Now here is a news story that illustrates just how truly insanely stupid an irrational belief can make you. When faced with a choice between an irrational belief, or a life saving operation, I’m sure your previous experience with these Jehovah’s Witness kooks will allow you to guess the choice made.
Its all concerns a lady called Mary Stinemetz, 64, who needed a liver transplant, one that would be paid for by Medicaid, at the University of Kansas Hospital. The problem (for her) was that she would be forced to compromise her Jehovah’s Witness delusions, because she would also need to receive a blood transfusion as part of this operation, something she believes violates the fictional laws of a mythological supernatural entity (to whom she has given a pet name of “God”)
The Kansas City Star says (in an article dated 19 Apr 2011) …
Stinemetz, however, could undergo bloodless transplant surgery in Omaha, Neb., but Kansas is refusing to pay for the out-of-state procedure when a transplant is readily available in Kansas.
That puts Stinemetz at the center of a constitutional controversy that pits Kansas’ Medicaid rules against her right to exercise her freedom of religion — with her life hanging in the balance. [...]
Stinemetz is suing the Kansas Health Policy Authority, which administers the state’s Medicaid program. She contends that the state is violating her First Amendment rights to exercise her religion. She lost one round in her fight in December in Graham County District Court.
According to the paper the state contends that she didn’t provide any evidence that her rights were infringed upon because coverage was denied. (And since we are on the topic of evidence, she has also failed to provide any evidence that any of her supernatural beliefs are in any way credible).
“There is no medical necessity for the beneficiary to have a bloodless transplant — a regular liver transplant is available in Kansas and would be considered medically necessary,” the state said in denying coverage in early February 2010. “The beneficiary’s religious preference to have a bloodless liver transplant does not meet medical necessity.”
Wayne Wallace, a physician advising the state, also warned of the ethical issues a surgeon would face if a patient elected to have a bloodless transplant.
Although the surgical procedure between the two types of transplants is the same, the bloodless technique implies the surgeon would be willing to accept a patient’s death, even if a transfusion might save the patient, Wallace said at March 2010 hearing.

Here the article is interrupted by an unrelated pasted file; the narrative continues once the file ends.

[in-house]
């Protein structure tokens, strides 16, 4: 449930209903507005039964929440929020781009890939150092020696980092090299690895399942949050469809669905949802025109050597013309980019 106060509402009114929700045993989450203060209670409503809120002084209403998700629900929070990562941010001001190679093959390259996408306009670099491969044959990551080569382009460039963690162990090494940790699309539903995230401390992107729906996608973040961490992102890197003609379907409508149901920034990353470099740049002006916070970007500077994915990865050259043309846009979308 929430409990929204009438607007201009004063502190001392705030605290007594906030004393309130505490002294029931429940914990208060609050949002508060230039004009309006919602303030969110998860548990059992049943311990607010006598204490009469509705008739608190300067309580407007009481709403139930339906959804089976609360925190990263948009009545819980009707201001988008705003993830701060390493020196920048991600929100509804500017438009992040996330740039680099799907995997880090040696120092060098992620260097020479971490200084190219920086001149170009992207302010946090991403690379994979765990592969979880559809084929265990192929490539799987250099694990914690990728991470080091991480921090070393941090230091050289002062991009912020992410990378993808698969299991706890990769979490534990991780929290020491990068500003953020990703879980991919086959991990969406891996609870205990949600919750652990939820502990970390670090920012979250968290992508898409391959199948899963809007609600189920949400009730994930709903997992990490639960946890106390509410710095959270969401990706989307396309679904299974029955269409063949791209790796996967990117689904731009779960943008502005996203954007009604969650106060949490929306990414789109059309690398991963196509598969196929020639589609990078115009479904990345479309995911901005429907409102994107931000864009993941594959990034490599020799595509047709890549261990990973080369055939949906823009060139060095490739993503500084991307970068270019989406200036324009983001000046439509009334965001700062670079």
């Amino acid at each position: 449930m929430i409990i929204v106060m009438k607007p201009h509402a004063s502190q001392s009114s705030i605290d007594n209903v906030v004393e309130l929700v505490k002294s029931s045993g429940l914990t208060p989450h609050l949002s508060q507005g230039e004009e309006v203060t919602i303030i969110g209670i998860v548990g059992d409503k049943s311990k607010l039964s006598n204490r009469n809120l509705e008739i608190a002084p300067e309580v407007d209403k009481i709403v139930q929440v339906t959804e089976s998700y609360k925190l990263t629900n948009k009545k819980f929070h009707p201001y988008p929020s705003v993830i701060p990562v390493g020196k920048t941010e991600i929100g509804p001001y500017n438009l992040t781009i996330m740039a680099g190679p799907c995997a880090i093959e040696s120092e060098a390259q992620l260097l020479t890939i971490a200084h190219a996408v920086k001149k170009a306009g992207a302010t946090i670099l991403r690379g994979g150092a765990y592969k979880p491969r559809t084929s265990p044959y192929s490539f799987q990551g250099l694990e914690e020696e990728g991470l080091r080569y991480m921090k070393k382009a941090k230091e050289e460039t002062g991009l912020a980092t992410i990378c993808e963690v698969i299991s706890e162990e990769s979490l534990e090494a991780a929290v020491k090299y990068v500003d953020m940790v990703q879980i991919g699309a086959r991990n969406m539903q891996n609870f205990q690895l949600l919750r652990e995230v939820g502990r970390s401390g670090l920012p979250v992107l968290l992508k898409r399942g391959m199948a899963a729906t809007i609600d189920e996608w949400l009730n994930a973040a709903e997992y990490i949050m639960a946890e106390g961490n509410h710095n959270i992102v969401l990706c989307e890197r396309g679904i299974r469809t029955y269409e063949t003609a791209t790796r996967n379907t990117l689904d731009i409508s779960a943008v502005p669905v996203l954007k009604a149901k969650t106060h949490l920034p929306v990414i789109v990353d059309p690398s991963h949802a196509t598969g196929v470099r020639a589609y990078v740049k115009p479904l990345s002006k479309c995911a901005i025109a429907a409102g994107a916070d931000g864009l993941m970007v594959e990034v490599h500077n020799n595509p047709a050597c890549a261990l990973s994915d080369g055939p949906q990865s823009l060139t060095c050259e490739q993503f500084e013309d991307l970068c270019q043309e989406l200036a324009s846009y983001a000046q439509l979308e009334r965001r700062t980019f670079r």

However, Stinemetz said Jehovah’s Witnesses follow biblical directives to abstain from blood, pointing to passages in the books of Acts, Genesis and Deuteronomy, according to court records.
Church doctrine leaves it to the discretion of members to accept certain blood fractions and donor organs.
The Watchtower Bible and Tract Society of New York has filed a friend-of-the-court brief on Stinemetz’s behalf.
Now to be frank, to some degree I do have a bit of sympathy for this lady. The tragedy is that the JW cult that she is a member of maintains a very tight control over its followers, so if she did indeed opt for the life-saving operation she would end up becoming an outcast. They claim that its followers are free to decide whether or not to accept blood transfusions, but that’s just PR spin, the reality is that those who go against the organization’s teachings end up being dis-fellowshipped and shunned. When you have a huge emotional investment in a belief, and also all your friends and perhaps family are also members, then the very idea of going against the belief system is unthinkable … even if it would save your life.
Now what also makes all this even more tragic is that the JW policy on blood transfusions is very inconsistent, they keep changing their minds …
Looks like God just can’t make his mind up.
Meanwhile the Kansas City Star reports in a follow-up item (dated Wed 20th Apr 2011) that
A Kansas appeals court poked and prodded Wednesday, but kept returning to the same question.
What compelling reason did Kansas have for refusing to pay for a woman’s request — based on her religious faith — to undergo a bloodless liver transplant that could be done only outside the state? [...]
“Don’t you have some type of compelling state interest to deny this, and what is that compelling interest?” Judge Stephen D. Hill asked the state’s lawyer, Brian Vazquez.
Hill’s comments came during a nearly hourlong session of the Kansas Court of Appeals, which generally allots about 30 minutes to hearings. [...]
Vazquez acknowledged there was little, if anything, in the court record to show a compelling state interest. However, he contended that a 1990 Supreme Court decision from Oregon eliminated the need to show a compelling interest.
In that case, the court ruled that government could adopt laws that might burden someone’s religion as long as the law was neutral and didn’t target a specific religious faith.
The court is expected to issue a ruling later.
Lets hope they make the right choice. People should of course be free to believe whatever they like, but they don’t have the right to force any others, either individuals or the state, to conform to, or even acknowledge their insane beliefs.
Finally, if the JW cult is truly that concerned about blood transfusions, then perhaps they should pay for her inter-state bloodless operation – and why not, since its them that has inflicted this insane belief upon this poor distressed lady.